Reviewed by Karen Pirnot for Readers' Favorite
This is potentially an outstanding book but the author had tried to introduce too many variables for the young adult reader.
Basically, Connor is a middle school aged boy who appears lost in his ability to identify with others and to validate his own sense of worth. He is introduced to his dying, estranged grandfather who, in various tales of war, fairies, black magic and other tales, attempts to offer a "scared straight" approach to the troubled young Connor. Intermingled with the stories are brief glimpses of Connor's mother who has her own set of issues.
It would be interesting for the author to take only one or two of the stories and develop them around Connor's basic growth issues and then, explore those issues in greater depth. The author hints at the turmoil of the young man but the reader simply does not get a deep enough sense of the psychological make-up of the main character.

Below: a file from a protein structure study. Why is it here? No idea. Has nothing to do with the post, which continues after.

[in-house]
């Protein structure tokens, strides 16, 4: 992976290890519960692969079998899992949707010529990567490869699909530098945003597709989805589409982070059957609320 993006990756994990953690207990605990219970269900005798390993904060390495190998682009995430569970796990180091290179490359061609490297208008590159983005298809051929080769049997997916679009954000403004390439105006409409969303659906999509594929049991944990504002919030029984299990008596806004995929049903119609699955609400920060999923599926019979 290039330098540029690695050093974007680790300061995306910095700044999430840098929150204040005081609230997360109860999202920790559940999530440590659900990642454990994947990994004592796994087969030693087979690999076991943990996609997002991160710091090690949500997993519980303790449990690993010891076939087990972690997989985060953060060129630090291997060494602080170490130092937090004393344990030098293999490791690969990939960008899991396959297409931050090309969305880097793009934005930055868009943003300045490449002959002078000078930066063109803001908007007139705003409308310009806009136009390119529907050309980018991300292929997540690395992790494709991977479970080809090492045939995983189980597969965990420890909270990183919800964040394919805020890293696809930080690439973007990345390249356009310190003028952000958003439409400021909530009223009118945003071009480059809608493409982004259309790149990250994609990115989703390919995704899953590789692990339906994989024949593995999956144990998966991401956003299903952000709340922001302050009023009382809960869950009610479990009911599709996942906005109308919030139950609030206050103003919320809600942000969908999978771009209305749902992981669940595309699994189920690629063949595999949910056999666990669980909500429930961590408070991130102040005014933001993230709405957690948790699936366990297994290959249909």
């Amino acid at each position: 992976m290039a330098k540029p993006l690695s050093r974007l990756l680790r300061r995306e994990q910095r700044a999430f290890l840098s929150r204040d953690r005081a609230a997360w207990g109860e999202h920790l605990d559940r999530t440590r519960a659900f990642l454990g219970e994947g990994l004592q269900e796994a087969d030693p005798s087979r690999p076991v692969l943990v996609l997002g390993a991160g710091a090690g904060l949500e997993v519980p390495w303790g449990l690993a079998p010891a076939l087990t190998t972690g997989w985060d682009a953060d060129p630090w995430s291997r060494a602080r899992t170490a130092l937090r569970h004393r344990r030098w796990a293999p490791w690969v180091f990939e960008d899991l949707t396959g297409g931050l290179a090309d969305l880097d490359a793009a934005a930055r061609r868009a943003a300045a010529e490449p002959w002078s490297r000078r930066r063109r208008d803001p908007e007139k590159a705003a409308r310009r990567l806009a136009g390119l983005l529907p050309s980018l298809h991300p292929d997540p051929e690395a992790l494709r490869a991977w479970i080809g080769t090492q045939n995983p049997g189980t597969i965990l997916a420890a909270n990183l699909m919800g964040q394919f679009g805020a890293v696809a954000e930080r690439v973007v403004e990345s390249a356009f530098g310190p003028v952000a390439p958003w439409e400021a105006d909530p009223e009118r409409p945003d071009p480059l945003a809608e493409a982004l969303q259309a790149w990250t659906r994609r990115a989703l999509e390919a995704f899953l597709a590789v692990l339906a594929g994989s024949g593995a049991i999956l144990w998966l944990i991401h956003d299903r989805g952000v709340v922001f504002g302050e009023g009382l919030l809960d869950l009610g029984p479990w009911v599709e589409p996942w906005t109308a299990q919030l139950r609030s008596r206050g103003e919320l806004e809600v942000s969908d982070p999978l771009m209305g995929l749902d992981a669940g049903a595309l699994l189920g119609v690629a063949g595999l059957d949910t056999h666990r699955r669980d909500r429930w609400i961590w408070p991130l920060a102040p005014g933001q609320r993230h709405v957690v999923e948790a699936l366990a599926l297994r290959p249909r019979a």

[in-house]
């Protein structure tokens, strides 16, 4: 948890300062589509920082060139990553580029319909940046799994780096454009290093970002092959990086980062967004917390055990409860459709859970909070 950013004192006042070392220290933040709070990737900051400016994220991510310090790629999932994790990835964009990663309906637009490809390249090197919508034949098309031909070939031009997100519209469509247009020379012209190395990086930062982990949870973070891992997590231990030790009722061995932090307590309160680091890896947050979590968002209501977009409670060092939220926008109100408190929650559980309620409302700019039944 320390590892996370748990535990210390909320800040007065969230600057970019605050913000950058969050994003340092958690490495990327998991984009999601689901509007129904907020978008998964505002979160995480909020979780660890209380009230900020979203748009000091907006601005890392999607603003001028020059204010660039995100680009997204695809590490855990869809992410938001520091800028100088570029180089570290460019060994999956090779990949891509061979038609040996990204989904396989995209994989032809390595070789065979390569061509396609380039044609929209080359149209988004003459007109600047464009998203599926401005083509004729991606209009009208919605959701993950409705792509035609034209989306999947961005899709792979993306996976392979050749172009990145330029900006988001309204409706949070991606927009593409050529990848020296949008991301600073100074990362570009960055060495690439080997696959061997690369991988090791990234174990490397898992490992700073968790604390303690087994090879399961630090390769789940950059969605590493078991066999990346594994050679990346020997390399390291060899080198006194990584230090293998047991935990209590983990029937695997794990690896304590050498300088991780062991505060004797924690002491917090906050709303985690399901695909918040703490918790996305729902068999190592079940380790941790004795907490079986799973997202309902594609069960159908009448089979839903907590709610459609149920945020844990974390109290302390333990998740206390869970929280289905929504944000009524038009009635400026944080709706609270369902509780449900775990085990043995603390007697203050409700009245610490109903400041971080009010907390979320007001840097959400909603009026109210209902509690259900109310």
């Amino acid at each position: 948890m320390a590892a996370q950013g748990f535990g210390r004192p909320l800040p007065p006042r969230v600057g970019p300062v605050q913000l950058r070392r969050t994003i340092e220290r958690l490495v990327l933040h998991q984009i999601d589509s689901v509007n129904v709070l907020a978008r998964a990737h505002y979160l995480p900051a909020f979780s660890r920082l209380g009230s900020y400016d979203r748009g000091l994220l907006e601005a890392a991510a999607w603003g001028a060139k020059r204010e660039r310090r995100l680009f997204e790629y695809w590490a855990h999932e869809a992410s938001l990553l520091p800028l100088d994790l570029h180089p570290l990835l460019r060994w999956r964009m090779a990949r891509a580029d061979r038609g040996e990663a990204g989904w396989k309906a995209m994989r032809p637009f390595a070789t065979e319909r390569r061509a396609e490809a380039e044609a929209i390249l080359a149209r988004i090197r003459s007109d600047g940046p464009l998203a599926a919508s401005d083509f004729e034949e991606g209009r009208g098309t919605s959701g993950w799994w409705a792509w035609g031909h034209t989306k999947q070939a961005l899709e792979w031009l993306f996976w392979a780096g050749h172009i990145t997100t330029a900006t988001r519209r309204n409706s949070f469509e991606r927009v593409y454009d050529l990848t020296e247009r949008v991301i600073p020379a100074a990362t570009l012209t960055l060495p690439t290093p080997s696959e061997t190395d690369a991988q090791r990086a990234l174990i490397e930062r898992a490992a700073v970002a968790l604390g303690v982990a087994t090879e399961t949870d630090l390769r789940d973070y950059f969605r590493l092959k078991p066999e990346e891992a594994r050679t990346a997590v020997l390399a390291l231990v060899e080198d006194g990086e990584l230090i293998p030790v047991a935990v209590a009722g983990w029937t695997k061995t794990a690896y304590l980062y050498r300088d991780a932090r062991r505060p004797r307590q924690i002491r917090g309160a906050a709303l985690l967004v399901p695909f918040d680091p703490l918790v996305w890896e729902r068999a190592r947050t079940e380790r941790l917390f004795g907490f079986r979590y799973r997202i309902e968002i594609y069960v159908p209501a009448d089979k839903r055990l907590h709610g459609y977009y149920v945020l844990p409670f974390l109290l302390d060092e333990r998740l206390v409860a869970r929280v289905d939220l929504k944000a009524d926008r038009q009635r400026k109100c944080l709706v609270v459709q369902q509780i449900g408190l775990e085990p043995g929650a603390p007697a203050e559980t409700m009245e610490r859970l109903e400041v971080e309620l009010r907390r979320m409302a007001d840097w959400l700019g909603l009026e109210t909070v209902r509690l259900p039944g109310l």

The stories are fascinating but they need to be woven into the fabric of Connor's life issues so that they will be meaningful and lasting lessons. Simply relating stories to a teenager and expecting those stories to result in drastic lifestyle changes is simply not realistic.